COLUMN: Man’s destructive direction not wise

One of the best books I’ve read, if not one of the weirdest, is Canadian Timothy Findley’s Not Wanted on the Voyage.

One of the best books I’ve read, if not one of the weirdest, is Canadian Timothy Findley’s Not Wanted on the Voyage.

It’s a post-modern version of the Great Flood from the Book of Genesis, filled with characters all operating at various levels of dysfunction, mistrust and hatred.

The key character is Noah Noyes, a doctor, whose wife, Mrs. Noyes, is an alcoholic who talks to animals, most notably her 20-year-old blind cat Mottyl.

One day, Yaweh, the God of Israel and Noah’s friend, approaches Noah depressed and ready to take his own life. He’s bummed at the way humanity has treated him – they had already killed him seven times, with each resurrection taking more and more effort, and on his way to see Noah, people threw rotten fruit and feces at his carriage.

To cheer him up, Noah shows Yaweh a magic trick, which includes putting a penny under a glass bottle then filling the bottle with water. Due to the refraction, the penny disappears. Yaweh thinks about that – water can make things disappear.

He tells Noah to build an ark, gather all of the Earth’s animals two-by-two, and get ready for a great cleansing, so Noah does.

God wanted to die, and take humanity with him.

The rains come and it’s time to board the ark. Unfortunately, Noah takes Yaweh’s instructions without compromise, and informs Mrs. Noyes that Mottyl will not be joining them as two perfectly healthy cats have already been selected. Mrs. Noyes objects, and Noah tries to solve the problem by unsuccessfully burning down their barn with Mottyl in it. He fails and Mrs. Noyes is not impressed.

The tone for the voyage is set.

On board with Noah and Mrs. Noyes are their three sons, Shem, Japeth and Ham. Shem is married to Hannah, and Japeth is married to 12-year-old Emma. Ham marries Lucy quickly before the floods arrive and in his haste, fails to realize he wed Lucifer in drag.

Needless to say, the motley crew is off to a rocky start and things get worse as the voyage goes on. Murders, questionable sexual conduct, concerns over food, the slaughter of dolphins who Noah believed to be pirates, all transpire on the boat, with people doing horrendous things to each other.

Eventually, Mrs. Noyes, Lucy, Emma and Ham decide to rebel against the others, and end up getting locked below decks.

Noah draws a line, forcing the rebels to perform all of the daily chores on the boat, while he and his allies live a life of relative luxury above deck.

All the while, the Great Flood is eradicating the rest of humanity and all other living things.

It is an extraordinarily tale told quite simply, and like the biblical story it retells, holds true today more than ever.

As humans we bicker, destroy, murder, betray, pillage and exploit as the natural world observes in silence and without judgment, even as we plunder the very things we claim to hold dear.

We claim to be stewards of the Earth, but evidence continues to pile up that perhaps we are fooling ourselves, even when we know better. The world could be (indeed, some days it feels like it is) falling apart at the seams, and we’d still be doing horrible things to each other, innocent animals and the natural environment we rely on.

With climate change, overpopulation, looming economic and energy crisis, unrest in the Middle East, an increase in devastating earthquakes, mistreatment of animals and a plethora of other challenges we face, it might be wise to, well, wisen up and perhaps set a less destructive course.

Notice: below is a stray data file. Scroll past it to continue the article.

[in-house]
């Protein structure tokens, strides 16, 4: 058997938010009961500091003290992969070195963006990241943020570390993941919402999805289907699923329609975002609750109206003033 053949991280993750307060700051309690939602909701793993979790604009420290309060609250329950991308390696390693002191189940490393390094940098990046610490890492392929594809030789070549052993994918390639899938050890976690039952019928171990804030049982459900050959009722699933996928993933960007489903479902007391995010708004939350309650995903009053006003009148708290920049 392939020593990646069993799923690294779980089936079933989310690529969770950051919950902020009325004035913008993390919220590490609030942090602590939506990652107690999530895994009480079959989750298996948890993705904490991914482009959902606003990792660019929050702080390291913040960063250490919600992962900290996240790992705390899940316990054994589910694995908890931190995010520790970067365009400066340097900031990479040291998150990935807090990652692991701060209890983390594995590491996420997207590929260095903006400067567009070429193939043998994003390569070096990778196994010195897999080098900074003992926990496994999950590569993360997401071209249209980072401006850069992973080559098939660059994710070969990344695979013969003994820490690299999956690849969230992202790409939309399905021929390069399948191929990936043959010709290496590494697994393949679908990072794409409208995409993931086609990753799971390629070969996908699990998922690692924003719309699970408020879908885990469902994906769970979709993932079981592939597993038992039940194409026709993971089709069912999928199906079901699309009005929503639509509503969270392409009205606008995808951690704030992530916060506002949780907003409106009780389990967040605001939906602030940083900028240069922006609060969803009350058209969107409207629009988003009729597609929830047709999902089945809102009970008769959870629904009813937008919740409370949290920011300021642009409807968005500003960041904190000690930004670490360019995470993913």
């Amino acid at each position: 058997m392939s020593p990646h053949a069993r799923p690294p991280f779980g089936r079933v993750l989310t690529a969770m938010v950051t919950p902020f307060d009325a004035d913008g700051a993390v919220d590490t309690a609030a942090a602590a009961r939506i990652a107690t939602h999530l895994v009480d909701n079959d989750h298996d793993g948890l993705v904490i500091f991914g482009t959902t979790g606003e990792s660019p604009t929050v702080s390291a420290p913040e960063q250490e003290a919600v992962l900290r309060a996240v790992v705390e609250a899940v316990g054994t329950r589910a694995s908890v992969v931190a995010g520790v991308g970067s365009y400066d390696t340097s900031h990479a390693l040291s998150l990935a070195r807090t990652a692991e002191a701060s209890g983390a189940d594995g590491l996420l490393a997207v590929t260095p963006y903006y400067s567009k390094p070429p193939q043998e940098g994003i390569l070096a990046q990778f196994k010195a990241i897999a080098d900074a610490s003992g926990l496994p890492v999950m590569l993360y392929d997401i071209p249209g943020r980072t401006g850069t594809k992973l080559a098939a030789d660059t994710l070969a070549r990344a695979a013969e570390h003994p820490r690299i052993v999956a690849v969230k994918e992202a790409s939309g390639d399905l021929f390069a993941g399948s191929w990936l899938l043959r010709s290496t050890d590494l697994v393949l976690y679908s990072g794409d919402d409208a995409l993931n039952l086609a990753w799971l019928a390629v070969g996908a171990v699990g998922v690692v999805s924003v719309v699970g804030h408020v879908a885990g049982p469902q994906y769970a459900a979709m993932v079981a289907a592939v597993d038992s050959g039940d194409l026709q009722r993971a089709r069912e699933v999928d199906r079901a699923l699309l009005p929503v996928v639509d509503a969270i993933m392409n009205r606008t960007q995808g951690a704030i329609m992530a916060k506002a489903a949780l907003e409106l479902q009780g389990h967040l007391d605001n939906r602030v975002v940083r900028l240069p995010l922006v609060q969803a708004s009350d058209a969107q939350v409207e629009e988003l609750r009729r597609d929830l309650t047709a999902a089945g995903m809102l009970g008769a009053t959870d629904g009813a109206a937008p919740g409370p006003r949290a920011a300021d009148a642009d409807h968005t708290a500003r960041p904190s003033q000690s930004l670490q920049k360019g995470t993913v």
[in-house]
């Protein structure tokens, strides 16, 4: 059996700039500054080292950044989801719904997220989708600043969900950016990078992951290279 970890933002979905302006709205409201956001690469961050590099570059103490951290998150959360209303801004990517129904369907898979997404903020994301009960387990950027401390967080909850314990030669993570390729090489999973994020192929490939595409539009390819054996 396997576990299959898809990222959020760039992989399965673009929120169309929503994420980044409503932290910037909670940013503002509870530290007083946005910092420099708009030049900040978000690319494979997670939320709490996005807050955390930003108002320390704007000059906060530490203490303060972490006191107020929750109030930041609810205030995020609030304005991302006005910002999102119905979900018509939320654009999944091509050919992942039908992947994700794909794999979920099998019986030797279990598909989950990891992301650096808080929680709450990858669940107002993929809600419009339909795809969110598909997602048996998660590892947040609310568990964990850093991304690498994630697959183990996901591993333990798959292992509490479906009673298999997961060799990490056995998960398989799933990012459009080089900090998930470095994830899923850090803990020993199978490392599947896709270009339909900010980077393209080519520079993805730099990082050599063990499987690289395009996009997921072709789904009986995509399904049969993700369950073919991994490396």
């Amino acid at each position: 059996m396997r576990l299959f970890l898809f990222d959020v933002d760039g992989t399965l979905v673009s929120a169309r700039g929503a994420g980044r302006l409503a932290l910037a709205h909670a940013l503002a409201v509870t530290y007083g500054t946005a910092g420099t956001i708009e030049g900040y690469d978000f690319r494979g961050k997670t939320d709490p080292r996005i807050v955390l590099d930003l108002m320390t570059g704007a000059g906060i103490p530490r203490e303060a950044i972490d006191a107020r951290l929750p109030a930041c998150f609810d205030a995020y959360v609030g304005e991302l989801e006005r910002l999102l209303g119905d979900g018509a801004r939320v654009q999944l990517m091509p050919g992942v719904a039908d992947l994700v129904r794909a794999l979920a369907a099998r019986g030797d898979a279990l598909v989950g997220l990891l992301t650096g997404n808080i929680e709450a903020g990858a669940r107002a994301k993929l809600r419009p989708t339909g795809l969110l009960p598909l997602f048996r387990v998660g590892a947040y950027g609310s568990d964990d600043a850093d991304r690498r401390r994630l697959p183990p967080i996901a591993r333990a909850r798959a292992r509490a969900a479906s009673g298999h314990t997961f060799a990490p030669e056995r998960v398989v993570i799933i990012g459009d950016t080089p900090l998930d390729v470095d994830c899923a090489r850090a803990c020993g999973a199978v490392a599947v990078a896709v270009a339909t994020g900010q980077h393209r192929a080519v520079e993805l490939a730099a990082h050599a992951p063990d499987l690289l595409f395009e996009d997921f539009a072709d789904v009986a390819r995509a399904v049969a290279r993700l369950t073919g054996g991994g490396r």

Because when Matthew announced the eight beautitudes during his Sermon on the Mount, he claimed the fifth beautitude are the meek, who shall inherit the Earth. He never said the meek were human.

Just Posted

Nanaimo Timbermen in five-way tie for first place

Senior A lacrosse team has a home game Saturday, July 20

Nanaimo Ladysmith education support workers reach tentative three-year deal

Union membership to vote on collective agreement on July 31

Advocates for now-closed Nanaimo soup kitchen ask for city’s help

Wisteria Community Association’s Stone Soup shut down following eviction of owners this week

15-year-old with imitation gun caused ‘dynamic’ scene at Nanaimo mall last night

No one was harmed in Monday’s incident, say Nanaimo RCMP

Nanaimo Marine Festival honouring tubbing’s ‘mom’

Longtime volunteer Margaret Johnson depicted on souvenir coins and named parade marshal

VIDEO: B.C. MLA Michelle Stilwell takes first steps in nearly 30 years

‘It actually felt like walking. It’s been 27 years… but it felt realistic to me’

Nanaimo mom says she will go to court to try to get allegedly abducted daughter back

Tasha Brown says her estranged wife abducted their daughter Kaydance Etchells in 2016

Dormant Chemainus Foods building to be revived with new market

Initiative expected to bring new life to the community’s downtown core

Local artist explores Nanaimo’s old Chinatown in new video installation

Charlotte Zhang among eight artists in Nanaimo Art Gallery’s ‘Estuary’ exhibition starting this week

Taekwondo instructor, 21, identified as B.C. bat rabies victim

Nick Major, 21, an instructor at Cascadia Martial Arts in Parksville

Report of dead body in B.C. park actually headless sex doll

This discovery, made at Manning Park on July 10, led police to uncovering two other sex mannequins

Three blocks of Bruce Avenue will be closed until fall

Work will include utility upgrades, new curbs and sidewalks and new on-street bike lanes

Grand Forks fire chief found to have bullied, harassed volunteer firefighter: report

WorkSafeBC, third-party human resources investigation looking into allegations complete

Dog recovering after being drenched in hot coffee, B.C. man charged

Man was taken into custody, charged, and released pending a court date

Most Read